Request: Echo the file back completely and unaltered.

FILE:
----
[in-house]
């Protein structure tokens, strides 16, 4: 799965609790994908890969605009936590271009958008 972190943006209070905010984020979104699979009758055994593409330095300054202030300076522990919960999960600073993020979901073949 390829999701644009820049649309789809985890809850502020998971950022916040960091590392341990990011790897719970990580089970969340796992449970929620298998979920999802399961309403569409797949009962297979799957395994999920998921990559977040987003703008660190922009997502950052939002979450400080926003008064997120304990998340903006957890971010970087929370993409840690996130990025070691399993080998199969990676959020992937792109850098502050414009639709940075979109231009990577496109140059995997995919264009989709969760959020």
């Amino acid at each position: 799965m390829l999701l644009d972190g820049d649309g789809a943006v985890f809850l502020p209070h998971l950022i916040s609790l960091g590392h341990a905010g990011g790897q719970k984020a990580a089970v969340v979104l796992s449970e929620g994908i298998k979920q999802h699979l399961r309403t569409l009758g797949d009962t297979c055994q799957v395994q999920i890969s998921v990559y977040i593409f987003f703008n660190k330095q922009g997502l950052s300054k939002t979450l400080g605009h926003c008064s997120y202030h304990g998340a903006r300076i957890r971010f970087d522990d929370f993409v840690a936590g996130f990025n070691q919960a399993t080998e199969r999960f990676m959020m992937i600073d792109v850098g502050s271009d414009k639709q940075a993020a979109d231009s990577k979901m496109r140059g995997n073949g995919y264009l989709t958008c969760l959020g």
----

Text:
[in-house]
């Protein structure tokens, strides 16, 4: 799965609790994908890969605009936590271009958008 972190943006209070905010984020979104699979009758055994593409330095300054202030300076522990919960999960600073993020979901073949 390829999701644009820049649309789809985890809850502020998971950022916040960091590392341990990011790897719970990580089970969340796992449970929620298998979920999802399961309403569409797949009962297979799957395994999920998921990559977040987003703008660190922009997502950052939002979450400080926003008064997120304990998340903006957890971010970087929370993409840690996130990025070691399993080998199969990676959020992937792109850098502050414009639709940075979109231009990577496109140059995997995919264009989709969760959020």
């Amino acid at each position: 799965m390829l999701l644009d972190g820049d649309g789809a943006v985890f809850l502020p209070h998971l950022i916040s609790l960091g590392h341990a905010g990011g790897q719970k984020a990580a089970v969340v979104l796992s449970e929620g994908i298998k979920q999802h699979l399961r309403t569409l009758g797949d009962t297979c055994q799957v395994q999920i890969s998921v990559y977040i593409f987003f703008n660190k330095q922009g997502l950052s300054k939002t979450l400080g605009h926003c008064s997120y202030h304990g998340a903006r300076i957890r971010f970087d522990d929370f993409v840690a936590g996130f990025n070691q919960a399993t080998e199969r999960f990676m959020m992937i600073d792109v850098g502050s271009d414009k639709q940075a993020a979109d231009s990577k979901m496109r140059g995997n073949g995919y264009l989709t958008c969760l959020g």